• Later that year, GC created a start-up program which provides training and financial support for groups across the country interested in joining GC’s initiative.
  • In 2012, GC expanded to Dagenham, opening the peri-urban Dagenham farm.

Food Policy Category: Food Supply and Distribution; Sustainable Agriculture

Program Goals:

  • To create a sustainable and resilient food system.
  • To put food back into the hands of communities, rather than in the hands of massive food corporations.
  • To support and encourage local farmers.
  • To make fresh, organic, non-processed food a reality for urban dwellers.
  • To create a fair, community-run trading system which benefits producers and consumers equally.

How it works:

  • GC coordinates with farmers to provide customers with weekly fruit and vegetable bag schemes.
    • Produce is purchased from farmers, then sold to GC members at a higher price. The income generated subsidizes the cost of producing food and setting up new sites.
    • GC members pay a monthly fee to receive a weekly bag of seasonal fruits and/or vegetables. They can choose which size and produce they would like (i.e., just fruit, just vegetables, both).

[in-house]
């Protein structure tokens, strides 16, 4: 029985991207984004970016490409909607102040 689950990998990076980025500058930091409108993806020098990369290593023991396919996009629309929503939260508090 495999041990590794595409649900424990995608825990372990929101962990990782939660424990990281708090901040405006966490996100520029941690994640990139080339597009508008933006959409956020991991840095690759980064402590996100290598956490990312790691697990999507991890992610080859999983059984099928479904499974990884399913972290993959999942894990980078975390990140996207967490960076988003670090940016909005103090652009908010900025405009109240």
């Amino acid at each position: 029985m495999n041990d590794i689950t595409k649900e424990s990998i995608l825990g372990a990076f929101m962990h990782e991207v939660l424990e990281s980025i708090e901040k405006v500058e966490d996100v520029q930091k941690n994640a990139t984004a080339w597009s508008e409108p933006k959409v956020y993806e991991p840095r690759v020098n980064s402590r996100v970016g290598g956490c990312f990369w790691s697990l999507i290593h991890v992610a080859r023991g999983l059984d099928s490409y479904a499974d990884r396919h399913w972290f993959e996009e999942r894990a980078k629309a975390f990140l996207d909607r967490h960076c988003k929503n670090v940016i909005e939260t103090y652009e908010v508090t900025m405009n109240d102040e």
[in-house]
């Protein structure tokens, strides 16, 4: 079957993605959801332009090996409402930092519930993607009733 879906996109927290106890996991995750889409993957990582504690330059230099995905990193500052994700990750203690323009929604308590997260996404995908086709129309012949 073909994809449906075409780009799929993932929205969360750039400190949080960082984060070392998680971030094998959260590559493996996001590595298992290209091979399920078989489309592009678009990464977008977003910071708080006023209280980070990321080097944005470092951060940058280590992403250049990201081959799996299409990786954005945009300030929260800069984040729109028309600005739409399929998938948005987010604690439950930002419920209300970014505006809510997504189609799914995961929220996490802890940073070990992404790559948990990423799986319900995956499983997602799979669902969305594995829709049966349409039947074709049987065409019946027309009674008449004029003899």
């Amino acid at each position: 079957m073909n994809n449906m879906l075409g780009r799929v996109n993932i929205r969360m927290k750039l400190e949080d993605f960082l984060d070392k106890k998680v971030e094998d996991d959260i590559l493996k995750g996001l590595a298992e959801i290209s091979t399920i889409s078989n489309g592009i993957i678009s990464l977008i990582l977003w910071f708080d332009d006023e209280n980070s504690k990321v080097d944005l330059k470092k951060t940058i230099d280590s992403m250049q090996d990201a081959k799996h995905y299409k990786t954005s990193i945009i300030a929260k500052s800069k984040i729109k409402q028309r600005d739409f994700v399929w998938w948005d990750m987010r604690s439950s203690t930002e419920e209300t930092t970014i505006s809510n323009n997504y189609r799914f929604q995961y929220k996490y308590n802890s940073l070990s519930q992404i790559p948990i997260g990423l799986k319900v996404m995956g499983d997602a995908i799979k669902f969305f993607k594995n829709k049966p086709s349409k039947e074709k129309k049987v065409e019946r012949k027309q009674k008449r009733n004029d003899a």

• Customers then choose a collection point from one of GC’s 15 Hackney sites.
  • The GC is entirely community-led, which enables members to vote on how the organization should be run.
    • Though products change depending on the season and availability, the price remains fixed.
    • Any excess/uncollected food from bag schemes is donated to charities and similar food projects.
  • Potential candidates interested in the Start Up Programme fill out an application and create a business plan.
    • Accepted applicants go through a pre-launch and planning stage to ensure success, and have access to online tool-kits, mentoring and training, a peer support system, and interest-free start-up loans.

Why it is important: